Farming is considered one of the most dangerous occupations in the world. This is primarily because of the lack of regulation concerning safety policy that is typically enforced at any other public or private organization.

Machine operation, suspended loads, moving parts, sharp surfaces and enclosed space are situations farmers and employees encounter each day. Most farms have no written procedure for when to utilize safety equipment including head, hands, ear, eye, feet or lung protection. It is up to the individual to determine the risk of the activities they will encounter and if they are willing to spend time or money necessary to make the experience safer. Add young children to the environment and there is an elevated risk of injury or death simply due to lack of maturity and/or understanding of the risk of the situation.

The third week of September each year is National Farm Safety Week. The week coincides with the start of the Midwest grain harvest, drawing attention to the risks associated with harvest activities and the caution necessary to keep you, your family and employees safe. It is impossible to remove all risks but it is important to pause for precautions that can reduce the possibility of injury.

Moving harvest machinery on roadways is the one activity that not only endangers the operator but motorists as well. It is very important to use escort vehicles when possible and activate lights and warning lights on the equipment. New machines have the rearview cameras but installing systems on semi-trucks, grain carts and combines is a safety investment. They are a supplement for mirrors when moving on roadways and in the field.

Take time to stop and observe your machinery a few times each day to avoid a fire. The sense of smell usually detects heat problems before they are seen. It is a good idea to keep fire extinguishers in all vehicles and keep a water nurse wagon close to the combine this fall. Being able to apply some water in an emergency might keep a fire from getting out of control.

I think all would agree some courtesy provided to motorists approaching or following is expected but you are not required to pause, allowing cars to pass in no-passing zones. From the height of a combine or tractor cab, you might be able to see the road is clear of oncoming traffic but the following vehicle does not have your vantage point. Do not put them in a position of passing with uncertainty in an effort to get them to their destination a few seconds sooner.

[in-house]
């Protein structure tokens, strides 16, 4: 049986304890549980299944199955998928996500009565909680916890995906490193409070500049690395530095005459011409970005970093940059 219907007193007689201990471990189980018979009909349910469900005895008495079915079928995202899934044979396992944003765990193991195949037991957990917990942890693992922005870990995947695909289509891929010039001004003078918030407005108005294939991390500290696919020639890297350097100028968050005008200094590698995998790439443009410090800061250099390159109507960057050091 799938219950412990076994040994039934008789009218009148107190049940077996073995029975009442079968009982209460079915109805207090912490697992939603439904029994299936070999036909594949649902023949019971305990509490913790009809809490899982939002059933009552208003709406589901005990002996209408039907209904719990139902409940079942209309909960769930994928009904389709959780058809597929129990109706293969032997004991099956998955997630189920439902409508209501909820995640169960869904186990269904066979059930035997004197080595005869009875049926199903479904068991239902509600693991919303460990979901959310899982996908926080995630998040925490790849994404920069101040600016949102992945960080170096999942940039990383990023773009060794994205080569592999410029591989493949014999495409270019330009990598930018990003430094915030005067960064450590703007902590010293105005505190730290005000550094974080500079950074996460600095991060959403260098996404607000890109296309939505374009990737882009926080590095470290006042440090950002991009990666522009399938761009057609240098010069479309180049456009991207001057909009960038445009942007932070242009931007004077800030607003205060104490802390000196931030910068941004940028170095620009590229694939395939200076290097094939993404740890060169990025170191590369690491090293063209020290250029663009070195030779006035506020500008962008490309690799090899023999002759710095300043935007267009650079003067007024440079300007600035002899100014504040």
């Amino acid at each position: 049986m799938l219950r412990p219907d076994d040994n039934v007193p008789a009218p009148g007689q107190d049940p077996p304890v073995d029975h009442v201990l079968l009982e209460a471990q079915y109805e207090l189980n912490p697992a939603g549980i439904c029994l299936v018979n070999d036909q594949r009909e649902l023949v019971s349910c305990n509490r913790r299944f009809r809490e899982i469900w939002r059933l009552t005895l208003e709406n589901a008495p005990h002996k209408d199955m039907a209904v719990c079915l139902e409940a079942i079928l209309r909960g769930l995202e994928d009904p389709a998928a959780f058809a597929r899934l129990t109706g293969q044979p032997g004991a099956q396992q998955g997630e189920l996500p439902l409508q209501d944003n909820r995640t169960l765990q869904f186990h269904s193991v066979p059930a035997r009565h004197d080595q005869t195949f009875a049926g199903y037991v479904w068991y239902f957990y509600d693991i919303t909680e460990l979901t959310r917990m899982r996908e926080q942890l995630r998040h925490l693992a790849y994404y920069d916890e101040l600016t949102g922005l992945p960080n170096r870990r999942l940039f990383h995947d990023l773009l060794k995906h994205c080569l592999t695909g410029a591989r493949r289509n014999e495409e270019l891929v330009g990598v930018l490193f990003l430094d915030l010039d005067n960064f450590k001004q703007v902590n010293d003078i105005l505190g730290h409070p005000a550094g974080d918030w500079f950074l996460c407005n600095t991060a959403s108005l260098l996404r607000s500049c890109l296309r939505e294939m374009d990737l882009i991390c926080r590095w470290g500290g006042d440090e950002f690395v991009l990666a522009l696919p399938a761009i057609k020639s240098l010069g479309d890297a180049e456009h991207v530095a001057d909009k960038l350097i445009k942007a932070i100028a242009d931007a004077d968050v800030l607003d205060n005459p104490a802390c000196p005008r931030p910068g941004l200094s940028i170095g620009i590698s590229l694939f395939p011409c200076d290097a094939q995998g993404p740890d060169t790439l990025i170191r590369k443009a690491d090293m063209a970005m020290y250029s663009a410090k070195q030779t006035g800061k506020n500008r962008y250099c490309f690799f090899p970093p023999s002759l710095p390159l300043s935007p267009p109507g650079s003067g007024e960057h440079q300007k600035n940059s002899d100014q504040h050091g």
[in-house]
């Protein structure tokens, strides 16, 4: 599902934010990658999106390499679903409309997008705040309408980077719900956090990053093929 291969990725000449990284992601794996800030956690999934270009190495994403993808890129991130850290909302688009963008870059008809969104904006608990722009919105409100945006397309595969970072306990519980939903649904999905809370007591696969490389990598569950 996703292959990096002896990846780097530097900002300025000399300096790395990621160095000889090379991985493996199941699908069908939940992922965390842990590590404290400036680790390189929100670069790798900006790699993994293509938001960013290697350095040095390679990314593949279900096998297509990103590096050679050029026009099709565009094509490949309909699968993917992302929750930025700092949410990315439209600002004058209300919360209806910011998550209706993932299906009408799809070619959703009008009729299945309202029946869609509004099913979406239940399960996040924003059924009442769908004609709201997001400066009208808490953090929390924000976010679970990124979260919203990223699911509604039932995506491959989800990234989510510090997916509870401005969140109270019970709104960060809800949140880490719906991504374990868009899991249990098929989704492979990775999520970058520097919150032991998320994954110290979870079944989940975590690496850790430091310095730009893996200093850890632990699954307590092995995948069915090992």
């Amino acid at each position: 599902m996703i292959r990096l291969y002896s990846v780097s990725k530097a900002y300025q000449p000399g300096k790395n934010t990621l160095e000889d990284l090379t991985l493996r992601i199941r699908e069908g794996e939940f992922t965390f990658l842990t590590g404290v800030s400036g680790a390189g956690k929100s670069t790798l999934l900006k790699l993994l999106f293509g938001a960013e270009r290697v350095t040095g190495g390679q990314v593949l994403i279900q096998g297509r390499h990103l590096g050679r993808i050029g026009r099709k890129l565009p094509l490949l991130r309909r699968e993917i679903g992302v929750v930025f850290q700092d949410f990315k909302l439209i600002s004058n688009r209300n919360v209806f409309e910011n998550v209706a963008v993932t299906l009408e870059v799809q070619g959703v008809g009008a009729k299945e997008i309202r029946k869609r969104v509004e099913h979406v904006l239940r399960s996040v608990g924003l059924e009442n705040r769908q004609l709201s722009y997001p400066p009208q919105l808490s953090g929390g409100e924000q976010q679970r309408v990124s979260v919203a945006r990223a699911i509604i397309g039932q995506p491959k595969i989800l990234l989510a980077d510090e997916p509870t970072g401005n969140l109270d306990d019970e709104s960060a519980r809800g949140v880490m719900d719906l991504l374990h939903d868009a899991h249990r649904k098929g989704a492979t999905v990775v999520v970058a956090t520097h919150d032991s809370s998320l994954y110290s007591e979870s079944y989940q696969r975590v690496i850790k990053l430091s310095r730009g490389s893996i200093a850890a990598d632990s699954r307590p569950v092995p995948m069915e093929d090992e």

There is probably nowhere more dangerous at harvest than being in or around the grain drying and storage systems. Over the past 15 years, there has been a major remodel and upgrade of most on-farm systems to match larger harvesting capacity. This upgrade resulted in new and safer technology but climbing heights, exposure to dust and noise is still part of the process. The time to wear a safety harness to prevent a fall is any time you are climbing to the top of an elevator or bin. Certainly, do not enter a bin without a spotter. An enclosed space with a floor of entrapment potential grain is an extremely dangerous environment to be alone. Storage capacity is an important part of a grain marketing plan but the few cents it will pay to carry to January is not worth a life.

The last point and sadly one that has claimed too many lives in recent years is ATV use on public roads. This includes four-wheelers as well as multiple passenger utility vehicles. Injury, or worse, is to be expected when one of these vehicles leaves the road or collides with traffic. Riders rarely use seat belts, which would greatly decrease the likelihood of injury in the UTV. Operators should always activate headlights, which greatly increases their visibility to other traffic.

Another dangerous activity that has increased with the popularity of residential zero-turn mowers is the belief that it is safe to allow children to ride as a passenger while mowing. Allowing a passenger in any activity that involves revolving blades will rarely provide a second chance if the unthinkable occurs.

Clint Hardy is the Daviess County Cooperative Extension Service agent for agriculture and natural resources. His column runs weekly in the Agriculture section.

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